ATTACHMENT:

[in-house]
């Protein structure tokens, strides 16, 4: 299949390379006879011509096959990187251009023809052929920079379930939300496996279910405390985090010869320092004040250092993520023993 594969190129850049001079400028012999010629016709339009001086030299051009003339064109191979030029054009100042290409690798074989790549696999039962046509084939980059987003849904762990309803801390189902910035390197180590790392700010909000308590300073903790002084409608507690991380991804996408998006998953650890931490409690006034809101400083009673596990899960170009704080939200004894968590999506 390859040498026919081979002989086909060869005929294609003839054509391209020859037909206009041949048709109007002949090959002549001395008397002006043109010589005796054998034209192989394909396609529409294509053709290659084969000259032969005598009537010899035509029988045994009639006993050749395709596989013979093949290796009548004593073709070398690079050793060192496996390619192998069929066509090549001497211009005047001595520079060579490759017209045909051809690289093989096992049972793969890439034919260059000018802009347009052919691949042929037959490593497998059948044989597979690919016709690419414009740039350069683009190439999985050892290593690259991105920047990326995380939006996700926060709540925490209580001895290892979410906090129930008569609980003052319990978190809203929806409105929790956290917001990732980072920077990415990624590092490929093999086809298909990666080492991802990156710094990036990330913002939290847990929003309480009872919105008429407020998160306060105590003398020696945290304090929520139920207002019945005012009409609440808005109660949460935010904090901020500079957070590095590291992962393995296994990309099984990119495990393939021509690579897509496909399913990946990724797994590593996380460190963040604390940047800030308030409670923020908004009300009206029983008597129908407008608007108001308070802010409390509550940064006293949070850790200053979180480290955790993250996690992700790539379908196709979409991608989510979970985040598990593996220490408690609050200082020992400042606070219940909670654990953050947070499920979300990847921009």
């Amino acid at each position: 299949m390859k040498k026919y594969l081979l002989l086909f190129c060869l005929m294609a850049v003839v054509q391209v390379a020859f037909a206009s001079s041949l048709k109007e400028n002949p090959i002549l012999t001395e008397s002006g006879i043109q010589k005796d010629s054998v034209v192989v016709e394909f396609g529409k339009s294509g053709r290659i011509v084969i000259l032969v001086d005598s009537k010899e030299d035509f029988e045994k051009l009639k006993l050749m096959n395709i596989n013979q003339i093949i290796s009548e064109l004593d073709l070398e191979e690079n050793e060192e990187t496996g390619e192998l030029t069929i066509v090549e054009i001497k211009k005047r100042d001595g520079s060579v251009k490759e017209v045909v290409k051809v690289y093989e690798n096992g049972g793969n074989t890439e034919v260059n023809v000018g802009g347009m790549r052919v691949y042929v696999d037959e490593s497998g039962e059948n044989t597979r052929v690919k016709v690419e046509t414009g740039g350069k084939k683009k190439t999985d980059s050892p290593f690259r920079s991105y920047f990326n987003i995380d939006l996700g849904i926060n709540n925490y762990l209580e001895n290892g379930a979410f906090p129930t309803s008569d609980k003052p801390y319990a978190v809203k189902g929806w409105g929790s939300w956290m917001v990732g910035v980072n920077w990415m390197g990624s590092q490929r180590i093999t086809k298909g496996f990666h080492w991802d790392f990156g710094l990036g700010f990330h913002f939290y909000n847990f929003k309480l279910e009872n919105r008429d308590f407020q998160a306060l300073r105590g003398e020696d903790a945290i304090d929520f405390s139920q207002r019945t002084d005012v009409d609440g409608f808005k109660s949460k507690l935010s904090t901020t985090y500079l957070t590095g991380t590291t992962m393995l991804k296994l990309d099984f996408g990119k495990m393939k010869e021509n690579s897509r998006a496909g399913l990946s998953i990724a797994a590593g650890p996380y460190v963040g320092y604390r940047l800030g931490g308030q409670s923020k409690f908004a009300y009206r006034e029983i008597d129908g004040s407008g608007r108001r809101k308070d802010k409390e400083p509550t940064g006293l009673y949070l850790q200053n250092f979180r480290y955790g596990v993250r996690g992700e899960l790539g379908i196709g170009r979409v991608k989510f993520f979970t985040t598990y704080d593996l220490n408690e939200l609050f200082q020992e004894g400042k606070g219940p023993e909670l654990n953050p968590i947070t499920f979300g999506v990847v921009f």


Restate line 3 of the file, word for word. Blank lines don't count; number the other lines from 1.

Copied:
């Amino acid at each position: 299949m390859k040498k026919y594969l081979l002989l086909f190129c060869l005929m294609a850049v003839v054509q391209v390379a020859f037909a206009s001079s041949l048709k109007e400028n002949p090959i002549l012999t001395e008397s002006g006879i043109q010589k005796d010629s054998v034209v192989v016709e394909f396609g529409k339009s294509g053709r290659i011509v084969i000259l032969v001086d005598s009537k010899e030299d035509f029988e045994k051009l009639k006993l050749m096959n395709i596989n013979q003339i093949i290796s009548e064109l004593d073709l070398e191979e690079n050793e060192e990187t496996g390619e192998l030029t069929i066509v090549e054009i001497k211009k005047r100042d001595g520079s060579v251009k490759e017209v045909v290409k051809v690289y093989e690798n096992g049972g793969n074989t890439e034919v260059n023809v000018g802009g347009m790549r052919v691949y042929v696999d037959e490593s497998g039962e059948n044989t597979r052929v690919k016709v690419e046509t414009g740039g350069k084939k683009k190439t999985d980059s050892p290593f690259r920079s991105y920047f990326n987003i995380d939006l996700g849904i926060n709540n925490y762990l209580e001895n290892g379930a979410f906090p129930t309803s008569d609980k003052p801390y319990a978190v809203k189902g929806w409105g929790s939300w956290m917001v990732g910035v980072n920077w990415m390197g990624s590092q490929r180590i093999t086809k298909g496996f990666h080492w991802d790392f990156g710094l990036g700010f990330h913002f939290y909000n847990f929003k309480l279910e009872n919105r008429d308590f407020q998160a306060l300073r105590g003398e020696d903790a945290i304090d929520f405390s139920q207002r019945t002084d005012v009409d609440g409608f808005k109660s949460k507690l935010s904090t901020t985090y500079l957070t590095g991380t590291t992962m393995l991804k296994l990309d099984f996408g990119k495990m393939k010869e021509n690579s897509r998006a496909g399913l990946s998953i990724a797994a590593g650890p996380y460190v963040g320092y604390r940047l800030g931490g308030q409670s923020k409690f908004a009300y009206r006034e029983i008597d129908g004040s407008g608007r108001r809101k308070d802010k409390e400083p509550t940064g006293l009673y949070l850790q200053n250092f979180r480290y955790g596990v993250r996690g992700e899960l790539g379908i196709g170009r979409v991608k989510f993520f979970t985040t598990y704080d593996l220490n408690e939200l609050f200082q020992e004894g400042k606070g219940p023993e909670l654990n953050p968590i947070t499920f979300g999506v990847v921009f």